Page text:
Quirks & Quarks

When the desert doesn't bloom, fake flowers are a scientist's solution

Studying the interaction between pollinating birds and cacti results in a crafty scientist turning to fake flowers to get results when the real ones refuse to bloom

A crafty scientist fools pollinating birds by pinning flowers on cacti

York University graduate student Malory Owen takes notes in front of a about the buckhorn cholla cactus in the Mojave Desert (Malory Owen)
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Quirks & Quarks is devoting its first episode of the season to the challenges and adventures of scientists working in the field.

When uncooperative weather meant cactus flowers refused to bloom on time, a researcher from York University was forced to fake it, and that meant a long drive through the desert to the nearest craft store.

Mallory Owen, a graduate student in the Department of Biology at York University in Toronto, travelled to the Mojave desert in California this spring and summer to study the relationship between birds and cacti. Owen wanted to understand more about how  birds help cacti reproduce by pollinating their flowers, and by eating their fruit and dispersing their seeds.

The Mojave desert's Granite Mountains, where Malory Owen worked this summer (Malory Owen)

The blooms of the Mojave desert 

Fragile deserts like the Mojave are under pressure in a myriad of ways. Climate change is making deserts even hotter and drier and destabilizing desert ecosystems. Development of suburbs and highways on desert landscapes encroaches on plant and animal habitats.  Invasive species, mostly noxious weeds, can crowd out existing plant growth.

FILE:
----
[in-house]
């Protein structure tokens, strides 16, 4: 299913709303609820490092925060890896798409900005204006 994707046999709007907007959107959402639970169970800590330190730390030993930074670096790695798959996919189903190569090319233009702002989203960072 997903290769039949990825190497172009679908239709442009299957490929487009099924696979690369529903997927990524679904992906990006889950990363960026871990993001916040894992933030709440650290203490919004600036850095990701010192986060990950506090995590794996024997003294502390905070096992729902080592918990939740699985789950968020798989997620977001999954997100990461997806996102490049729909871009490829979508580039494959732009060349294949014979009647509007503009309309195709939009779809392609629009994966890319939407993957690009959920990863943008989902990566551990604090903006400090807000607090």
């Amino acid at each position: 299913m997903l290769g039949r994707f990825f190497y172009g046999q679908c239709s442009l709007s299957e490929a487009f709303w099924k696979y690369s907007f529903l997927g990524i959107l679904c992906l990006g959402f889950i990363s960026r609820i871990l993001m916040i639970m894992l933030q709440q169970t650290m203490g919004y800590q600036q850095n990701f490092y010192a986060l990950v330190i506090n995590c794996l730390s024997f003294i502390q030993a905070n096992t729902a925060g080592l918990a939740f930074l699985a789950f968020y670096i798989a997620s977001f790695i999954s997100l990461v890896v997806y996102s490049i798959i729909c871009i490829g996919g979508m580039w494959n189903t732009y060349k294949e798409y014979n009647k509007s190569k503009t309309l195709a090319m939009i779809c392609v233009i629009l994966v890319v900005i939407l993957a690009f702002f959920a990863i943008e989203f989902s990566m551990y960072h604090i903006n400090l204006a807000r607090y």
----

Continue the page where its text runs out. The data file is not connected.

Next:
By investigating how young cacti are able to spread themselves around a desert researchers like Owen hope to understand better how to maintain or heal delicate desert ecosystems like the Mojave. 

A desert full of life

This summer Owen's focus was on trying to understand what strategies cacti have evolved to encourage birds to pollinate their flowers. Cacti bloom after the spring rains, producing delicate but brightly coloured flowers. 

Owen was interested in investigating whether shrub-like cacti do better at attracting pollinating birds by having more flowers on a smaller plant, or by growing larger branches with, potentially fewer flowers. 

Unfortunately Owen's arrival in the Mojave in late April coincided with a spell of cooler than normal daytime temperatures. She didn't have warm enough clothing, which was bad enough, but the bigger issue was that the species of cactus she wanted to study - the buckhorn cholla - was not in bloom.

She had just a ten day window for her study and it was looking like her time would expire before flowers were to appear on the cactus.

A buckhorn cholla cactus with real blooms (Malory Owen)

It was time to improvise. Owen hopped in her car and drove four hours to Santa Barbara where she found a Michael's craft store. She cleaned out their stock of a little more than 100 orange fabric flowers.

She then drove back to her desert study site and pinned the craft flowers on cacti.  She sent photos of the result to colleagues who apparently couldn't tell that her fakes were the real thing.

Owen pinned fake fabric flowers - purchased at a local craft store - to cactus to see if they would attract pollinating birds. (Malory Owen)

Faking it with flowers  

As it turned out, Owen's fellow scientists weren't the only ones being fooled. Within seven minutes of her pinning the last flower on one cactus, a hummingbird showed up to try to sip nectar from the fake flowers. And it wasn't alone.

Over the next ten days, several species of pollinators visited the fabric flowers, some returning with regularity, despite their disappointment. In fact, when cacti finally did bloom later in May, Owen did a comparative study. Much to her surprise, the fake flowers were visited more often than real ones by potential pollinators.

Within 7 minutes of pinning fake flowers on a cactus Owen spotted a hummingbird attempting to sip nectar (Malory Owen)

 


 

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